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What happens if I invest in a QOF, but they don’t deploy my funds before the testing period?


Answers
  • Donny Lucaj
    June 18, 2019

    This is a working capital safe harbor that allows for a QOF invested within an indirect method to qualify and meet the 70% tangible asset and 90% asset tests. If at any point the tests are not met, there is a penalty that is paid for failing the testing period. The penalty will vary depending on how severely the QOF missed the applicable test.

  • Steven Schneider
    June 15, 2019

    The next set of regulations is intended to address questions like this that are relating to disqualification and penalty considerations, but the short answer is that if the intended QOF does not qualify as a QOF, then the risk to you is that you will not receive the intended tax benefits. Thus, buyer beware.

  • Matthew Rappaport
    June 13, 2019

    If you invest in someone else's QOF and it's taxed as a partnership, you'll be responsible for your distributive share of all penalties, so do your due diligence carefully.

  • Erik Kodesch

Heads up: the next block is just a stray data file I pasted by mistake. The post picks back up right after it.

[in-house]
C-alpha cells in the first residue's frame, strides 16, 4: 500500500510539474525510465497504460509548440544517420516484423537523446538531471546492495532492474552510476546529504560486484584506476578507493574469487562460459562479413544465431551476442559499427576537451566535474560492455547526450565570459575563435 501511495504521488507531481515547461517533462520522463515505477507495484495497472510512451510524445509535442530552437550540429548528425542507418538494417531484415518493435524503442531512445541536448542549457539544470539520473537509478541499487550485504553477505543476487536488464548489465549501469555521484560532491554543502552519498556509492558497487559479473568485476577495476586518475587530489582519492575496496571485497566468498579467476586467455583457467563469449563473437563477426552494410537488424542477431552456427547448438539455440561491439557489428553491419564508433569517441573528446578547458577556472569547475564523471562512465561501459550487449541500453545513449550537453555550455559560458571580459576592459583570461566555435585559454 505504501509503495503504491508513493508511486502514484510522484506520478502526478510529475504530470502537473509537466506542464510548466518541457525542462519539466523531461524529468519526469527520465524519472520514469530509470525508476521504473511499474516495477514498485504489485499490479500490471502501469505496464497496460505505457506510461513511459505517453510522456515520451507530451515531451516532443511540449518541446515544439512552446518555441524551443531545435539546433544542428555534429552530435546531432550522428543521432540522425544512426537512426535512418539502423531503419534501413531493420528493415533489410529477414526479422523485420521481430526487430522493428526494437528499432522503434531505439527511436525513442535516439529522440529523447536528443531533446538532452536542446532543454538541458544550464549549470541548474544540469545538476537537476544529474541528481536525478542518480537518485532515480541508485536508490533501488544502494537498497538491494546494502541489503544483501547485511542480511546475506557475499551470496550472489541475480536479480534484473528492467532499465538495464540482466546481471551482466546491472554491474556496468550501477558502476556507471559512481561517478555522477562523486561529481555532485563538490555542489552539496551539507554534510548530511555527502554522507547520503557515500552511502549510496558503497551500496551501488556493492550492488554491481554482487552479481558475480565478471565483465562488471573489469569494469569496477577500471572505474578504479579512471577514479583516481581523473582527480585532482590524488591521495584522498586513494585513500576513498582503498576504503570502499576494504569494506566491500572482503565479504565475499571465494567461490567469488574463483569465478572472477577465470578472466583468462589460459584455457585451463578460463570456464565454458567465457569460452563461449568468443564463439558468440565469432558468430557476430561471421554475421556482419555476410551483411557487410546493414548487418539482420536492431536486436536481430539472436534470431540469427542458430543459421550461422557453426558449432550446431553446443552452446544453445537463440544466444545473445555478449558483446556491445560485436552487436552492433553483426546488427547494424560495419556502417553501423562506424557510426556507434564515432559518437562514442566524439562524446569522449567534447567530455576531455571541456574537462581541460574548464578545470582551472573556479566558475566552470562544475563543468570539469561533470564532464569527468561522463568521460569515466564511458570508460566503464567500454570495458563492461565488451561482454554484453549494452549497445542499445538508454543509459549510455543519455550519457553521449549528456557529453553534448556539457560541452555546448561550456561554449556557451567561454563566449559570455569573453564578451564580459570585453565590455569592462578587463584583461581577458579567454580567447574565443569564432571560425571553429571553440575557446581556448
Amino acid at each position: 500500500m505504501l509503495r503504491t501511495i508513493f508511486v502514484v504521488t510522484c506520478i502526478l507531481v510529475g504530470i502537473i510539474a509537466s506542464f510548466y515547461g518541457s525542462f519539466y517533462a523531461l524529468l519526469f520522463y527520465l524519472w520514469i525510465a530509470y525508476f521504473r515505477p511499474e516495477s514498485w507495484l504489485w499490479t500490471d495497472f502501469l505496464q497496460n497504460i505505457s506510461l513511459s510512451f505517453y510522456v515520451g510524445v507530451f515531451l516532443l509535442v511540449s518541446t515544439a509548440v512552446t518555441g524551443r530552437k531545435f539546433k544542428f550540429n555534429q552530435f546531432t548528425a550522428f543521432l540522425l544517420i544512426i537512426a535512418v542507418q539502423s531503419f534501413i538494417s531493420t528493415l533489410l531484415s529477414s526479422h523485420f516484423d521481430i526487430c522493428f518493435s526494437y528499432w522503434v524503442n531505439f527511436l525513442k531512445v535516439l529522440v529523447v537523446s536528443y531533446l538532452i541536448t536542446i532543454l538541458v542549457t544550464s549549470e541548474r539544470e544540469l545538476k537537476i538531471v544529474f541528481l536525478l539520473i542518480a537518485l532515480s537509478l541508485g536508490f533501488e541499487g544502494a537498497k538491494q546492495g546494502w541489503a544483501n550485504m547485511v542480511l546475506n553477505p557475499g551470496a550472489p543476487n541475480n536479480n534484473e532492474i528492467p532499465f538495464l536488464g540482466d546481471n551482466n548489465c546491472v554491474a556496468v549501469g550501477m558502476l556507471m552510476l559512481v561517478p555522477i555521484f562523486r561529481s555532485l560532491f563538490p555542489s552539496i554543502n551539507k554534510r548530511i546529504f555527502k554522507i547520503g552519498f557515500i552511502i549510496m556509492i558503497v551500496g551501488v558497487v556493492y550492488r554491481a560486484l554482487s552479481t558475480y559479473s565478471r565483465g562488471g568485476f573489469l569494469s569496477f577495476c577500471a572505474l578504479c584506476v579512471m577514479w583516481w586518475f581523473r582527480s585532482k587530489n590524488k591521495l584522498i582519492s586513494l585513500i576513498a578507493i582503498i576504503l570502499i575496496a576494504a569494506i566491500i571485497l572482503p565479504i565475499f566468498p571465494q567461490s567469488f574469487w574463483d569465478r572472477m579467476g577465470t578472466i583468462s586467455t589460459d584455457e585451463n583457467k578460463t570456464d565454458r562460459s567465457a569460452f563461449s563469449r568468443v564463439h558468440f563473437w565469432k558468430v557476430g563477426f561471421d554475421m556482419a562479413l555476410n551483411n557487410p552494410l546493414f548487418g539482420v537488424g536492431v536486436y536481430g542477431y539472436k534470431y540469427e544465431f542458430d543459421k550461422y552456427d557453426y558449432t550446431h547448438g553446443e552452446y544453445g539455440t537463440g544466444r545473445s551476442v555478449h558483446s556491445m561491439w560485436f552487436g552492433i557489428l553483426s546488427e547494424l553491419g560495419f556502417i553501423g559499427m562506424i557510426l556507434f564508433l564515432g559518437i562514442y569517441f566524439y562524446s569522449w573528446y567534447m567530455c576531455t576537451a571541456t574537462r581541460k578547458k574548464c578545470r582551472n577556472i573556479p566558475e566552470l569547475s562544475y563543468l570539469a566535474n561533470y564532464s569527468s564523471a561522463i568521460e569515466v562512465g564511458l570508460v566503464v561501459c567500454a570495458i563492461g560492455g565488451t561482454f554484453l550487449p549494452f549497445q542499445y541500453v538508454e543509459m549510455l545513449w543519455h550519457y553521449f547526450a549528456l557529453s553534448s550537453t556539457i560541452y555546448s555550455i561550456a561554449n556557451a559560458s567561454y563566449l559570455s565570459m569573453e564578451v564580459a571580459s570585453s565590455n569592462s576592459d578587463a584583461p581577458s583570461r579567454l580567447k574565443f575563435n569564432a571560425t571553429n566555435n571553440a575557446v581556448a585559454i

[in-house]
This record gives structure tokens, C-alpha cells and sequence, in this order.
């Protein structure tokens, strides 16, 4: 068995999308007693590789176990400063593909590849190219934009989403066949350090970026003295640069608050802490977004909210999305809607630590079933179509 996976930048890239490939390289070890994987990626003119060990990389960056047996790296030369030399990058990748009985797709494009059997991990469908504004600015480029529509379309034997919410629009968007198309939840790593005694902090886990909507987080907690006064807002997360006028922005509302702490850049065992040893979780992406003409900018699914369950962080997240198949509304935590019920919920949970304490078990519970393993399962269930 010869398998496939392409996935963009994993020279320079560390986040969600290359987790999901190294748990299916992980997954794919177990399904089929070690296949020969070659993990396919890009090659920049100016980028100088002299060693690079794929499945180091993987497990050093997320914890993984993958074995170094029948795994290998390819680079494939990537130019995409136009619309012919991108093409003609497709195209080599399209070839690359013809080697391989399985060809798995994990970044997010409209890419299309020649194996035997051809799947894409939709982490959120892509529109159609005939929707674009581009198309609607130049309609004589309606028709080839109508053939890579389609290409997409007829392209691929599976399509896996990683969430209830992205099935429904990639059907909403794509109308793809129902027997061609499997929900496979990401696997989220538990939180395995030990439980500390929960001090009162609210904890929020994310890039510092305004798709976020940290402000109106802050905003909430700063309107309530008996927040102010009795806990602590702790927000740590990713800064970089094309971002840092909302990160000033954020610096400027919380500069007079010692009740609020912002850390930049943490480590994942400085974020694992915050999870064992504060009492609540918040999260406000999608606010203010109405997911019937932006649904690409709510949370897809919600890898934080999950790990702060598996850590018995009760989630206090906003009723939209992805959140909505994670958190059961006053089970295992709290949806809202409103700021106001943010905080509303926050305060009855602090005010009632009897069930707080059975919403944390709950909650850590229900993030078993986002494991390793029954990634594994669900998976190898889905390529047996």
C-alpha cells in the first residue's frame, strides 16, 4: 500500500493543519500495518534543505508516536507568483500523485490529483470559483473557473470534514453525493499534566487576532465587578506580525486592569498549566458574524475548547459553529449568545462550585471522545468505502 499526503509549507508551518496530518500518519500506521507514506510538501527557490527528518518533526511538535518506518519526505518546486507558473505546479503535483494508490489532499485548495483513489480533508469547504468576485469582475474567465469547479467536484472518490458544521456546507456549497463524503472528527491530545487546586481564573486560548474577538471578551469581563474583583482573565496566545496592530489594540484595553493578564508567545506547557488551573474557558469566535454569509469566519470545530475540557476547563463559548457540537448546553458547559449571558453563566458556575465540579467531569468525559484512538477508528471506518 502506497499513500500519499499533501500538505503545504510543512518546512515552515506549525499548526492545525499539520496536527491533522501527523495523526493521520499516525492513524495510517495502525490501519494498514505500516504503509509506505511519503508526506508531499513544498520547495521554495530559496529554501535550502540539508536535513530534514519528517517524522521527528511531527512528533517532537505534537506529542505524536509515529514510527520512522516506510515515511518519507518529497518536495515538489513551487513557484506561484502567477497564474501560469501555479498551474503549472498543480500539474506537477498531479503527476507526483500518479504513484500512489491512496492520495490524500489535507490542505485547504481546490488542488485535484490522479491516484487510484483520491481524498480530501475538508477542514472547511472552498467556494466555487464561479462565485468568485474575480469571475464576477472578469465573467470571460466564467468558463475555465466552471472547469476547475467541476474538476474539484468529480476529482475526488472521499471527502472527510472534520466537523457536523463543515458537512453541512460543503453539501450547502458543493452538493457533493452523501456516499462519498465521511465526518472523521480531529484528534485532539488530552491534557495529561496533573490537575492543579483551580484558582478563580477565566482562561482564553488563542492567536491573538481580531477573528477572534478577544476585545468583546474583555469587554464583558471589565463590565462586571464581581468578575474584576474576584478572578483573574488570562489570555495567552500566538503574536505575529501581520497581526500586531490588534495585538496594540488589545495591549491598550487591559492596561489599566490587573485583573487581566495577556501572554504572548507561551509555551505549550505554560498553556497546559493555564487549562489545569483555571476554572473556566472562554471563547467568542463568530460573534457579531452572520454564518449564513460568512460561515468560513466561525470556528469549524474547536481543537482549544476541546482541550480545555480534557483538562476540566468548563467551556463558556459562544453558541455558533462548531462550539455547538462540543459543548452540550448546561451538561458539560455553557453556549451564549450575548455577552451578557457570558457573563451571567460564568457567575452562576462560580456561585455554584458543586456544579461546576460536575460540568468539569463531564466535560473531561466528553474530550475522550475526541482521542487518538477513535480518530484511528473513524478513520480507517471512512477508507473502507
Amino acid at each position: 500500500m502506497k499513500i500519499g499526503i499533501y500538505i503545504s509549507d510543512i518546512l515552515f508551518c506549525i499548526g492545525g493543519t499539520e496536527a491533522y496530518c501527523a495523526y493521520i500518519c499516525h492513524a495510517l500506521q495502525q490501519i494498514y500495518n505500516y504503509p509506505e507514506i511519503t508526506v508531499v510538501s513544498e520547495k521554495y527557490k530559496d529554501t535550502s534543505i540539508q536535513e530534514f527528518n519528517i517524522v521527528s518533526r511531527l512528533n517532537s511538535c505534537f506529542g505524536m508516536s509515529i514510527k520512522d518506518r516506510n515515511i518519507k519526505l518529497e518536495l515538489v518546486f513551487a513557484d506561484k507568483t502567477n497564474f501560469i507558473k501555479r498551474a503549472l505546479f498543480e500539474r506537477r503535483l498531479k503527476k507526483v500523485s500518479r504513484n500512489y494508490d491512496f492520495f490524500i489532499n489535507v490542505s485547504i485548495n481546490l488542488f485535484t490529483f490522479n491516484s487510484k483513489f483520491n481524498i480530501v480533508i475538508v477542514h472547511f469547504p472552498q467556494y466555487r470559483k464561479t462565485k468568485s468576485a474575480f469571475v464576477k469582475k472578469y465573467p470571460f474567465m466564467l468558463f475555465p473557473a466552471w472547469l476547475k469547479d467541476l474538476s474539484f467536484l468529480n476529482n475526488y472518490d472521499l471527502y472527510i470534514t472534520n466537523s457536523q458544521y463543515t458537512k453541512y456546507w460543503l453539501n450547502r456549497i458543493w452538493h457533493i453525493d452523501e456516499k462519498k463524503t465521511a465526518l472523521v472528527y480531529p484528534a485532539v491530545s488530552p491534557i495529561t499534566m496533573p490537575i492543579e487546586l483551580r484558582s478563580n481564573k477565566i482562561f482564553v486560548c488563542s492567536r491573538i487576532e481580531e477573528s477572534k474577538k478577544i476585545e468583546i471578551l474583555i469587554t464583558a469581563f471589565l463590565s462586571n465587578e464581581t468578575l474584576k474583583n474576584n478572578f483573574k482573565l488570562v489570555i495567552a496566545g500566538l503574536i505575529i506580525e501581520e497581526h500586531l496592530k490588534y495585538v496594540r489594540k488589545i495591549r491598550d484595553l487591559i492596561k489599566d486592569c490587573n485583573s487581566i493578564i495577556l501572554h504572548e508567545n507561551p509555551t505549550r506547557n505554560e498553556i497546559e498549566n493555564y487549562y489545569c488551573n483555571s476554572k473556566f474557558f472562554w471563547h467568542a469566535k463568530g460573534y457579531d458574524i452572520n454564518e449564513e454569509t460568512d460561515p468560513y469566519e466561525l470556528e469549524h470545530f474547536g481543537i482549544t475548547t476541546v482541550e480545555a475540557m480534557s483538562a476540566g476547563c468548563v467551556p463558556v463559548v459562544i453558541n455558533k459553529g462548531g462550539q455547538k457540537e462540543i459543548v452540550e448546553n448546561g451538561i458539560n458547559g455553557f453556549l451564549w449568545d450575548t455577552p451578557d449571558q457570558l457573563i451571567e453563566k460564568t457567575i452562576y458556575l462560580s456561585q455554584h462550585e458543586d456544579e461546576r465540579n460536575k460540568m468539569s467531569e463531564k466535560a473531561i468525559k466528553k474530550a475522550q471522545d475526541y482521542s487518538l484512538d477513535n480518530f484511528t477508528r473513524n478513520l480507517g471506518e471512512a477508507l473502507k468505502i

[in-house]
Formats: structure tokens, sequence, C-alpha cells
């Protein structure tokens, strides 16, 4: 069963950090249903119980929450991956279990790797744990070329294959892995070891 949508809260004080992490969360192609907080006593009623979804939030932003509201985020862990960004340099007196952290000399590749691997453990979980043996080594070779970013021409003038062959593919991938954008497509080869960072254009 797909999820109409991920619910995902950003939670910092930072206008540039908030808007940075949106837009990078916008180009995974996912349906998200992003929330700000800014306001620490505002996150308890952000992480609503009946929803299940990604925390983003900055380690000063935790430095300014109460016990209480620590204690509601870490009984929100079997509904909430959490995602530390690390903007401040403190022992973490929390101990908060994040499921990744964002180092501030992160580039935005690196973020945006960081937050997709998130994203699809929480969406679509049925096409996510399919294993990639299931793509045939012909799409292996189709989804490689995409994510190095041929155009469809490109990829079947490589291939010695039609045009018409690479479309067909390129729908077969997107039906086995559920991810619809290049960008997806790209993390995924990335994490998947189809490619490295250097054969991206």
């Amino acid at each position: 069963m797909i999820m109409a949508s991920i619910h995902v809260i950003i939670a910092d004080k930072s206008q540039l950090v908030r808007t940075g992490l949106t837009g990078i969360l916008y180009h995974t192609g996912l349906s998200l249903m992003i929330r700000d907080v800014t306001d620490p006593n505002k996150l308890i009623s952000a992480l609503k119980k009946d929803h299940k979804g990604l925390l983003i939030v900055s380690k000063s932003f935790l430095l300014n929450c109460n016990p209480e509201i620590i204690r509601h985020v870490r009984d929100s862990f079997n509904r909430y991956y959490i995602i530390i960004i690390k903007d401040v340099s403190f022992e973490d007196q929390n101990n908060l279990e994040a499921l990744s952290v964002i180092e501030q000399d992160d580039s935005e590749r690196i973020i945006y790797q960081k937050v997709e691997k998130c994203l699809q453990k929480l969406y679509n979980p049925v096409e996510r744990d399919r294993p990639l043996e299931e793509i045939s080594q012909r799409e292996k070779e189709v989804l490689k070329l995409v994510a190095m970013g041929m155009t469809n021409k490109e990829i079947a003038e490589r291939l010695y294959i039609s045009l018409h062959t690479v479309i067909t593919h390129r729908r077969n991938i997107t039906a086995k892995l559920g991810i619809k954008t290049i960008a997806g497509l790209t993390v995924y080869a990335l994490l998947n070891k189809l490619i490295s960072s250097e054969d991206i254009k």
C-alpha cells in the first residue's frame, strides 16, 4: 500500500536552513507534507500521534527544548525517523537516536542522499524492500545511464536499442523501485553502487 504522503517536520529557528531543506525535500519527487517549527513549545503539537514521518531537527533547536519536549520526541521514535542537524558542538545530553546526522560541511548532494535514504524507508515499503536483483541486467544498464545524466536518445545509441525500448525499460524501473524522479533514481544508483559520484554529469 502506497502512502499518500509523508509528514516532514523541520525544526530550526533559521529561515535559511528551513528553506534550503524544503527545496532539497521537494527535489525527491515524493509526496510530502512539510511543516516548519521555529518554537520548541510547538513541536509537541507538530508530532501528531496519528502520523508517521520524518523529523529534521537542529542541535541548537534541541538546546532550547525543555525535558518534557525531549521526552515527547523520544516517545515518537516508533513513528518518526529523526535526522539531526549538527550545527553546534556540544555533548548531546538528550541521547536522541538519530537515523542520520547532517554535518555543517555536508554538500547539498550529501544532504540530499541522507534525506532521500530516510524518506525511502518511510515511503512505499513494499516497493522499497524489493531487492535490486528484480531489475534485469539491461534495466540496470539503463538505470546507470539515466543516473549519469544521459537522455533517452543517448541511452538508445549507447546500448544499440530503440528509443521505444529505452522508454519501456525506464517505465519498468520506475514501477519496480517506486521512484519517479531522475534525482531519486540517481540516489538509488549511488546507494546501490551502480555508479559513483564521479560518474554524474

June 12, 2019

    The QOF will not satisfy the 90% qualified asset test and penalties apply. Basically, interest in the tax deferred by rolling the gain into a QOF. However, there could be other issues depending on why the QOF did not deploy the money.

  • Peter McNeil
    June 12, 2019

    In the event you fail the self-certifying test, the fund is subject to a penalty on a monthly basis for the shortfall. The penalty is 0.417% a month for the shortfall in qualified assets. If the shortfall is $1 million, then there would be a penalty of $4,170 a month. The fund will incur this penalty. You as the investor will proportionately be subject to this penalty as an expense against income. The penalties will end once the shortfall is cured. In the event that the fund can never qualify, any tax deferral that was utilized will be clawed back and the deferred tax will be due. Any future gains if help 10 years will not get tax-free status.